Archiving floppies?

From: Mark <>
Date: Wed Sep 26 21:34:10 2001


On Mon, 24 Sep 2001 Jeff Hellige wrote:
> An idea I've had that I may try is using my GVP PC286 board
> for my Amiga 500. Oddly, it's the only machine I have capable of
> running MS-DOS that also has both 3.5 and 5.25" floppy drives as well
> as a hard disk. As I've found in the past, the hard disk is
> essential when trying to make disk images. I've never actually tried
> using the A1020 5.25" drive as a PC floppy from the PC286 though, but
> the manual suggests it should work fine. With the 16mhz '286
> onboard, the PC286 is also faster than the odd XT class machines I
> have as well. For those not familiar with it, the GVP PC286 is an
> 80286 cpu with 512k RAM that plugs into the internal expansion slot
> of the GVP Series II hard disk controllers for the Amiga 500.

You don't need the PC286 board or any kind of PC emulator to make disk images
of PC floppies using an Amiga. The exact usage will depend on your setup, but
you could use commands like
    Copy DEV:PC0 RAM:diskimage.bin
with the free Dev-Handler package installed.

Plus, you can make images of protected PC floppies using a program such as
MFMWarp (not high density ones until someone updates the program). Source for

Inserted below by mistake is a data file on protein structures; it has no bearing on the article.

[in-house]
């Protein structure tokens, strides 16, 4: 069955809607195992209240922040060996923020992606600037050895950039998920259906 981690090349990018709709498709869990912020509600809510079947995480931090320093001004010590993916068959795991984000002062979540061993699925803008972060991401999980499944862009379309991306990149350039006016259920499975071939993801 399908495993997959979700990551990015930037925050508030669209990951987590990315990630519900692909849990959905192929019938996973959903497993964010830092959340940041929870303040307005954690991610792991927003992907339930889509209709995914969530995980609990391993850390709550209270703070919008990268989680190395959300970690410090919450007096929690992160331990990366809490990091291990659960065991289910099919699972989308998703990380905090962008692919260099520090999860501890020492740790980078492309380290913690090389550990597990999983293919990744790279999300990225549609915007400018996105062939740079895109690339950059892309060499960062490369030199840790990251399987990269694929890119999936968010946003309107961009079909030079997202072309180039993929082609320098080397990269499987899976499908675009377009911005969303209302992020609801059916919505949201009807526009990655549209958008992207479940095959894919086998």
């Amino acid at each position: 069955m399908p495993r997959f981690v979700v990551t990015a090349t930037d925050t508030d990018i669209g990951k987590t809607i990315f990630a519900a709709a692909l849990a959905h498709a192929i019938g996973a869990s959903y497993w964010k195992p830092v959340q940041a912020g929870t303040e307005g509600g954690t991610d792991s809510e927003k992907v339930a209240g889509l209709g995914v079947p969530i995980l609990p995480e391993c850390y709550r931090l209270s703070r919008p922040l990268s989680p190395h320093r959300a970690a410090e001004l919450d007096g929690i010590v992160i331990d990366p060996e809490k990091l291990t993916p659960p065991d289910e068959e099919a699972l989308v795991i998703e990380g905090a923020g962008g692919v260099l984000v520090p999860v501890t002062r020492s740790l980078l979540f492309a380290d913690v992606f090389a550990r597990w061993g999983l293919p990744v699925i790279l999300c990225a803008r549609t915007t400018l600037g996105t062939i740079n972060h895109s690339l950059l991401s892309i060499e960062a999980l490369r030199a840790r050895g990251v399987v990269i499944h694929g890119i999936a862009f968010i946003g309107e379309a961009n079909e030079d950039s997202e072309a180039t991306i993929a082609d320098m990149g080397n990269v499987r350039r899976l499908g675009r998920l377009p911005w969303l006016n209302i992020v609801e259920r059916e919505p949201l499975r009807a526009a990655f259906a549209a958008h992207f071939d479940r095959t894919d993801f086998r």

MFMWarp is available, albeit in 68000 assembly language, so the file format
is known/documented to that extent. 5.25" 360K disks are also no problem.

By the way, you can image Apple II floppies with an Amiga and A1020 drive. C64
disks too, if you adjust the speed of your A1020; I recommend using a second
A1020 for that purpose. Much faster than using a real 1541 drive connected
via the serial or parallel port.

It should be possible to archive C64 and Apple II disks at the GCR level using
an A1020 drive, but as far as I no nobody has written software to do that.
There is a program which can read whole (raw) tracks however, which might be
useful for analysing copy-protection.

Using an 80-track 5.25" drive, it might even be possible to archive C64 etc.
disks which use "half-track" protection, but I don't know the details of
those schemes so can't say for sure.

(The A1020 is a 40-track drive. It should be easy to attach an 80-track 5.25"
drive; just use the interface PCB from a spare external Amiga 3.5" drive.)

-- Mark
Received on Wed Sep 26 2001 - 21:34:10 BST

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